That means you can bet the President will take to Twitter and hold every Senator accountable for how they vote on a tax package…and that scares them all across party lines. Again, think 2018 elections.
Regardless of how the debt ceiling negotiations between the President and the Dems played out in the media, remember, if the Republicans didn’t like it, they would have never brought it to the floor for a vote. But they did and passed it…basically the next day! So they liked the deal to punt the debt ceiling and here’s one reason why…it’s now off the table for 2017 and will not resurface until well into 2018.
Why’s that important? Because the rest of 2017 will focus on tax cuts and hopefully an infrastructure bill as well. I’ve already written about the low odds of surviving 2018 elections if a Member votes against these bills after the hurricanes.
Here’s the real key to my thinking on this tax reform issue AND NOW infrastructure too – regardless of party, good luck getting reelected in 2018 if you vote against either of these issues!
Trump and every member of Congress will get their act together and address the need to rebuild the devastation in both Texas and Florida. Tax reform and an infrastructure spending bill will help rebuild, aid the economy and create jobs. Elected officials will use these storms to champion passage of bills and reforms. Trump reached out to the Democrats to get the continuing resolution passed without regard to pissing off the Republican Conservative Right (and maybe the moderates too). He might do the same thing to get tax reform and infrastructure spending done – this is what is being referred to as his “pro-growth” and/or “pro-business” agenda.” – Hurricanes, the Economy and Tax Reform
Finally, I get it that the information released to date is sparse and incomplete. Don’t let the media fool you on this. There is no sense in the Administration publishing anything more than a vision – the details are what Congress is supposed to be drafting. This sparse amount of information is designed to get people talking and speculating so that deals can be cut and negotiations happening. Trump’s recent tour promoting tax reform in states that he carried in the election who have vulnerable Democrat Senators prove to me he’s aiming for permanent reform and not just 50 votes. His threat of eliminating the ability to deduct state and local taxes on federal returns is his big stick to use in negotiations. I think he swings this stick hard to secure the Democrat votes he needs to hit 60 votes toward the end of this.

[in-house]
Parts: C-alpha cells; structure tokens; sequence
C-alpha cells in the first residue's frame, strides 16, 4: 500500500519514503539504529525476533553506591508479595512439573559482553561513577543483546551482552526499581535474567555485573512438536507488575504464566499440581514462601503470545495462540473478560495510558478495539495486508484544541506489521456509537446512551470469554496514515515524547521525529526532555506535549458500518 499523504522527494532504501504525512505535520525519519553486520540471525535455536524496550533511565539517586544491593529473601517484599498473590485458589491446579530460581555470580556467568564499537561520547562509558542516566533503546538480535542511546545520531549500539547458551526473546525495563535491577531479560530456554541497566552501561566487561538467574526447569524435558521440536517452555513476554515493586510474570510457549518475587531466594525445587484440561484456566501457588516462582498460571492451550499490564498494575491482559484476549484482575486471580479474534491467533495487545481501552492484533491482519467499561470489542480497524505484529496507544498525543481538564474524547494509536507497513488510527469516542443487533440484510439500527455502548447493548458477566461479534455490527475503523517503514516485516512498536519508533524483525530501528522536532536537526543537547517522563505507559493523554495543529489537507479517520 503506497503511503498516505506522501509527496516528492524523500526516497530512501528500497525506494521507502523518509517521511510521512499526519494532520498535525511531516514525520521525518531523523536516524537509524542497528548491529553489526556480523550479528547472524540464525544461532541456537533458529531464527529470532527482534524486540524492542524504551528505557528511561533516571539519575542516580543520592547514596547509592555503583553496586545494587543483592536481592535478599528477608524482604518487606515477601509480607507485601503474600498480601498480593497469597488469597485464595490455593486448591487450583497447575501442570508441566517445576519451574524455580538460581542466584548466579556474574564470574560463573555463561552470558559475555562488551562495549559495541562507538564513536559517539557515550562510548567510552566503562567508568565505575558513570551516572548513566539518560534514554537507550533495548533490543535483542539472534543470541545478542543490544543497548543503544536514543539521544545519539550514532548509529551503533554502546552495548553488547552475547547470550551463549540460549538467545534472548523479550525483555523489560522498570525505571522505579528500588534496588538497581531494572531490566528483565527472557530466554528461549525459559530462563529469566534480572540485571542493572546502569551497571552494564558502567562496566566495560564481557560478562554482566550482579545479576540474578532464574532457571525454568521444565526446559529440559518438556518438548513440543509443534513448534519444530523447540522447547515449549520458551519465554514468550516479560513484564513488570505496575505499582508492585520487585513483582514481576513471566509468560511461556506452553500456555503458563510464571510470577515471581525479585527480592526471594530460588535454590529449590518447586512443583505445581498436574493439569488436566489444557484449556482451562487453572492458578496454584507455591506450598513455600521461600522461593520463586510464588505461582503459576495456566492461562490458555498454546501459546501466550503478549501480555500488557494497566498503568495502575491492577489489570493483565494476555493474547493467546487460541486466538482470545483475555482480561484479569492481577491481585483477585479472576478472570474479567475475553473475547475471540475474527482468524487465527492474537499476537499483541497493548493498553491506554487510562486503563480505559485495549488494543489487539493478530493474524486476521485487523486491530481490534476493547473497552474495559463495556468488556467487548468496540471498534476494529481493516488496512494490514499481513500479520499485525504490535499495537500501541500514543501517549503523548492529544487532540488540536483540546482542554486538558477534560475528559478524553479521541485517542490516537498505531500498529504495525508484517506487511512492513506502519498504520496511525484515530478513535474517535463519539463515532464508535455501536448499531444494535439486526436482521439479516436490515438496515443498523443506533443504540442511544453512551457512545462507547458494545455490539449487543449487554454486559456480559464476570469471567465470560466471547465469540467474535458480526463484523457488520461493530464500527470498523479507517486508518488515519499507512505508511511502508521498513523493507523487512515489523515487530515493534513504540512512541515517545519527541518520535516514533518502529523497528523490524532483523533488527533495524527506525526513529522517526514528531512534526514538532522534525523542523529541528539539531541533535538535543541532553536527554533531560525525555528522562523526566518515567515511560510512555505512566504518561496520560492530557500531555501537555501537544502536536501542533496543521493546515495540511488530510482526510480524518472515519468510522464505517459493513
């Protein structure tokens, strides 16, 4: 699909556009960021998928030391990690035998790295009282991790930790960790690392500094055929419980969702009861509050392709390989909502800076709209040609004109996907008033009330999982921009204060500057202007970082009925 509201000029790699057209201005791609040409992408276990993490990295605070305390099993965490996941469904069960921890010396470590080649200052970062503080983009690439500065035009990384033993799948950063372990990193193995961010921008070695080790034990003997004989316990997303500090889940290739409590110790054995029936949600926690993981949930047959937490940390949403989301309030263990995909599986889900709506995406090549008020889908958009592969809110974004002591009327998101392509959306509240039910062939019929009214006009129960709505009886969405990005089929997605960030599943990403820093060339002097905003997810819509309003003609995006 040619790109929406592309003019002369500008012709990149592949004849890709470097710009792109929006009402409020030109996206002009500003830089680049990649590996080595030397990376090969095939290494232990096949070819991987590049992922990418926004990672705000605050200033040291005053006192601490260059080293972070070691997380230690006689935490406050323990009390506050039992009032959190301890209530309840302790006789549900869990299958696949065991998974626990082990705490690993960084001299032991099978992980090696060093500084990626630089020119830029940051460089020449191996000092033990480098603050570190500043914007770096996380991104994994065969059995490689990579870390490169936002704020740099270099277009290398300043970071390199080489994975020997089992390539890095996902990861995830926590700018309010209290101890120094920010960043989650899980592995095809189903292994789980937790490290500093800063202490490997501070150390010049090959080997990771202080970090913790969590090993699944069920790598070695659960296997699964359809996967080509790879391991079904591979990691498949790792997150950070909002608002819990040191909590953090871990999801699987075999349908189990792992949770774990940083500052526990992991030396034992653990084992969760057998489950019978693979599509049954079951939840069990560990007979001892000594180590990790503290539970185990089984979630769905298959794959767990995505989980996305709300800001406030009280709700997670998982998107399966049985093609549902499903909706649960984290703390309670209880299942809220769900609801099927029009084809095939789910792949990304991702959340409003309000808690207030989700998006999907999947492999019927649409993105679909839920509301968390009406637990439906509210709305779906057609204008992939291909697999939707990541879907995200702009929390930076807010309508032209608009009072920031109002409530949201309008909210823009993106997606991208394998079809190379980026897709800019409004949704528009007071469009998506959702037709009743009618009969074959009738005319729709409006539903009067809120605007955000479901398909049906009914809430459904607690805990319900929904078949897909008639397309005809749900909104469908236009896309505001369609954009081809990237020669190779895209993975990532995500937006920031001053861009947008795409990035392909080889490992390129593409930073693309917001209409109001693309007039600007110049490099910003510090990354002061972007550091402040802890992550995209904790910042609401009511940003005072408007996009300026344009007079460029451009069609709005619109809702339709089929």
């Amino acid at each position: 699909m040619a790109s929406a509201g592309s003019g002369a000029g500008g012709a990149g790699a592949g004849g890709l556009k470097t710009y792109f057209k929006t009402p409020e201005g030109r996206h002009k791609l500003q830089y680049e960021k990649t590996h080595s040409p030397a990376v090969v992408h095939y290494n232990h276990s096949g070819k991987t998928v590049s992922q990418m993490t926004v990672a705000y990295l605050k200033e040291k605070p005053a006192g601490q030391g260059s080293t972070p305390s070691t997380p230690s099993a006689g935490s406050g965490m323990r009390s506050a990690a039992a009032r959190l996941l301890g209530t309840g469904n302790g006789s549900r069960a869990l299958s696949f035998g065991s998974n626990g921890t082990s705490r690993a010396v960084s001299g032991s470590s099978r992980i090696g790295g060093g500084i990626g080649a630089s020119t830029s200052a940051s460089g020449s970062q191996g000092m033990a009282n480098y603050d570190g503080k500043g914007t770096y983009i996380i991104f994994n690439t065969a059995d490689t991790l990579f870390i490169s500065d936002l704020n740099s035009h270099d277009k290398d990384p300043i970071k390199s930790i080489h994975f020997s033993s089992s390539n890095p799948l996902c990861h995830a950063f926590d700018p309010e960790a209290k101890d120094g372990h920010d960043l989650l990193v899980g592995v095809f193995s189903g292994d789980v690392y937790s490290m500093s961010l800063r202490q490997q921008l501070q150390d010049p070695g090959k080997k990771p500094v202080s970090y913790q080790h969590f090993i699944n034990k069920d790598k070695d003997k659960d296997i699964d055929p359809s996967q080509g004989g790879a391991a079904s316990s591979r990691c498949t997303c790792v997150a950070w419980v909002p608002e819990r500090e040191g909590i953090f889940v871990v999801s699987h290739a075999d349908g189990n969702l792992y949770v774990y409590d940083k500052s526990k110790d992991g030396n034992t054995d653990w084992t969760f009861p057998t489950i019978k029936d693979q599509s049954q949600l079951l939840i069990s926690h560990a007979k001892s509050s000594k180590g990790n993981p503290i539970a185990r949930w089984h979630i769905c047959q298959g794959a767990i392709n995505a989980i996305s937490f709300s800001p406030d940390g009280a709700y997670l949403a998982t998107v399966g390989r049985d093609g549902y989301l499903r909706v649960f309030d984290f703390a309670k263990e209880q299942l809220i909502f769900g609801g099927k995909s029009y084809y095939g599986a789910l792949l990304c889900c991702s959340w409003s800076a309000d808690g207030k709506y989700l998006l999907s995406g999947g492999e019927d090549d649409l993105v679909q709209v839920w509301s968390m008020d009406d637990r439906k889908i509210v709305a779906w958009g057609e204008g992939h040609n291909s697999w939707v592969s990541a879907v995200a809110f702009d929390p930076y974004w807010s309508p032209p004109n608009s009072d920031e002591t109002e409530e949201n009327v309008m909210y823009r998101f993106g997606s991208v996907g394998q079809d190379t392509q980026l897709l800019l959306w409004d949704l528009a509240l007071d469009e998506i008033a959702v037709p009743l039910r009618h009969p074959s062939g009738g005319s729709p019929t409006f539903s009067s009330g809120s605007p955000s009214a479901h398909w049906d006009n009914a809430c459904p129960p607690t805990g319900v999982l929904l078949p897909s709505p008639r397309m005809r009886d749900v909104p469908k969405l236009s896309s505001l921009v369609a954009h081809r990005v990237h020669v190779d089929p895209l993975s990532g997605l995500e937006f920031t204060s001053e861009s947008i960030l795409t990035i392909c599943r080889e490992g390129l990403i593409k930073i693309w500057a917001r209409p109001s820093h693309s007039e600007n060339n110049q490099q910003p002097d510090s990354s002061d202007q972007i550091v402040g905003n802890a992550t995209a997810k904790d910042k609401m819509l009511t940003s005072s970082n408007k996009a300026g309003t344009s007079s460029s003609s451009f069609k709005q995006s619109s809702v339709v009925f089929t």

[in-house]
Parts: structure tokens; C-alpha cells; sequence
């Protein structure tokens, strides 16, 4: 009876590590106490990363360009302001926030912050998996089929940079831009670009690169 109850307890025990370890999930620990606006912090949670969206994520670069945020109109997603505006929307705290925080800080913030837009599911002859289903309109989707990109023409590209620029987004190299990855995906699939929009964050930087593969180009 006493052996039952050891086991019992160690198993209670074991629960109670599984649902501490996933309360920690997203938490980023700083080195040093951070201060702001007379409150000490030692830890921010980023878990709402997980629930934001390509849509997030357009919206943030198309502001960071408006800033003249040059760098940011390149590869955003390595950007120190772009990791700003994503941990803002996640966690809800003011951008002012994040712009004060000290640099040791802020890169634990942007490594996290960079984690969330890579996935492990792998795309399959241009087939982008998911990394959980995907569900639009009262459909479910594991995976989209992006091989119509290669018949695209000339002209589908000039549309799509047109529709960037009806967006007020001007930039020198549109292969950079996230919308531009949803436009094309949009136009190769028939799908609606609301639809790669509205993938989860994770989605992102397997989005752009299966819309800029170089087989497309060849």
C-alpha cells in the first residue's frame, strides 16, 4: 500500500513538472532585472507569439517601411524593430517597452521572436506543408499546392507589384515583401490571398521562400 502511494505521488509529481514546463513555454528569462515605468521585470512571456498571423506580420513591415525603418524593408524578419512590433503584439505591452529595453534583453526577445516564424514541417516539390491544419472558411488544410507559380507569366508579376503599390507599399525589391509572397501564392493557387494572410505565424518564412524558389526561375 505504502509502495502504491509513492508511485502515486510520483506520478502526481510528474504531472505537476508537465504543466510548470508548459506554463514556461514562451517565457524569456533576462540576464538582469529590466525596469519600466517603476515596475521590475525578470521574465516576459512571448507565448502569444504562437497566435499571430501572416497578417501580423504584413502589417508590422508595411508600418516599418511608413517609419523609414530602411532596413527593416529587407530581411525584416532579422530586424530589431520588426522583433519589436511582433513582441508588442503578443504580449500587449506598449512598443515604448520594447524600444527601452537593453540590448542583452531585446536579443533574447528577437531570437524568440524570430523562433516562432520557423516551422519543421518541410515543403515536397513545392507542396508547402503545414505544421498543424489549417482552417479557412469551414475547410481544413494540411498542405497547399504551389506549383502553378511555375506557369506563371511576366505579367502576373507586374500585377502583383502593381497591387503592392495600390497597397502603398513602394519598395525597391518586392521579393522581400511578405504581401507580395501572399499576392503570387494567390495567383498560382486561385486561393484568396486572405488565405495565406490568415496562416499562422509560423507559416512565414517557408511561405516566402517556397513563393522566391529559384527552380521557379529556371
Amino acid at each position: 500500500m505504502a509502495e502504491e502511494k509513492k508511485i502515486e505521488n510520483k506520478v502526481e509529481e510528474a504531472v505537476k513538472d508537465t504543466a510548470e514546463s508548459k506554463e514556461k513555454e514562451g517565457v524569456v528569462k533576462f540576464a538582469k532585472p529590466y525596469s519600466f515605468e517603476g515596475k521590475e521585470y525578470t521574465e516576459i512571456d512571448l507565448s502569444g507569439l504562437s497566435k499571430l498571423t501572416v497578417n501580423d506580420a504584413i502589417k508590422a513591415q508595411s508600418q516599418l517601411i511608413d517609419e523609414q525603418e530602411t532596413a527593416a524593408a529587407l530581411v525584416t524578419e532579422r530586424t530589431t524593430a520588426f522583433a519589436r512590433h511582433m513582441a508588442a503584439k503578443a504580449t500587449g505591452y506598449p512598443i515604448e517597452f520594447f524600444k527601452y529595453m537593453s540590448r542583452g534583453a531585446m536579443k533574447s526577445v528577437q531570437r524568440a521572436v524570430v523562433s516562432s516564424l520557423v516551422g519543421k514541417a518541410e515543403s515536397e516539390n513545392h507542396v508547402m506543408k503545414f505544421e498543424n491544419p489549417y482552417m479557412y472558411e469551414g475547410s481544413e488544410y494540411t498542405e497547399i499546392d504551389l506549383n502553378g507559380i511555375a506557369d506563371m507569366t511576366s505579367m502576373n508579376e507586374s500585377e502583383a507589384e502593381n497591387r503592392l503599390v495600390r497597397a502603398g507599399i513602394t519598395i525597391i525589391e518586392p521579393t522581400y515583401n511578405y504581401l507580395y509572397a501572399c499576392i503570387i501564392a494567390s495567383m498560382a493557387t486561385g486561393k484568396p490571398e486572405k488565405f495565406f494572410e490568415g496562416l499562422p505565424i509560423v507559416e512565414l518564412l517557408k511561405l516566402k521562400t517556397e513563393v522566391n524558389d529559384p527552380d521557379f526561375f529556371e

Here’s what I wrote in May of this year about the one-page tax idea floated by the Administration:
In fairness, it’s a one pager…but I find one component interesting and it’s the deductibility of state and local taxes. This is a big deal in the states that have really high state and local taxes because if residents in those states can’t deduct them anymore, that’s bad for them.
States impacted? Well, according to TrendMacro, 50.5% of the aggregate tax deduction amount is shared by 6 states…California, New York, New Jersey, Illinois, Maryland and Massachusetts.
All blue states.
Since the Republicans in the Senate can pass tax changes for 10 years without a single Democrat vote, it’s possible that this becomes a huge negotiating point. The Republicans COULD offer to strip removal of state and local tax deductions out of the plan in exchange for some Dems to vote for the final package. With 60 votes, the tax reform could be permanent and not just 10 years.
The 10 Dems fighting for 2018 reelection in states that Trump carried in the election could be interested in this – especially if the other option is losing the state and local deductions for 10 years in 6 big blue states that make up 50.5% of the aggregate amount. In that case, big blue states lose at the expense of red states.
That’s a tough pig to put lipstick on.
I think there could be a good chance we see permanent tax reform with 60 votes on a package where the Republicans add the ability to deduct state and local tax back into a final Tax Reform package. (*I rewrote this sentence from the original post for clarification. The original sentence in the original post remains the same.)
That could be a catalyst for a continuation of the current rally. – Recovery, Accumulation, Boom and Finally Distribution
Bottom line: As more meat gets put on this bone of what could be a strong, pro-growth tax plan, it will provide more fuel to equities going into the year-end during a quarter that is already historically very strong to begin with. I feel like the markets are actually starting to believe that something will get done on taxes. If they get done, it will be a powerful boost to the economy leading to accelerated growth, higher stock prices and an increase in bond yields (steeper yield curve). Be invested.
I’m just finishing this up for publishing as word on this tragedy is coming across the news in greater detail. It’s a horrible situation and our thoughts go out to everyone affected by this tragedy. There are truly some sick people out there.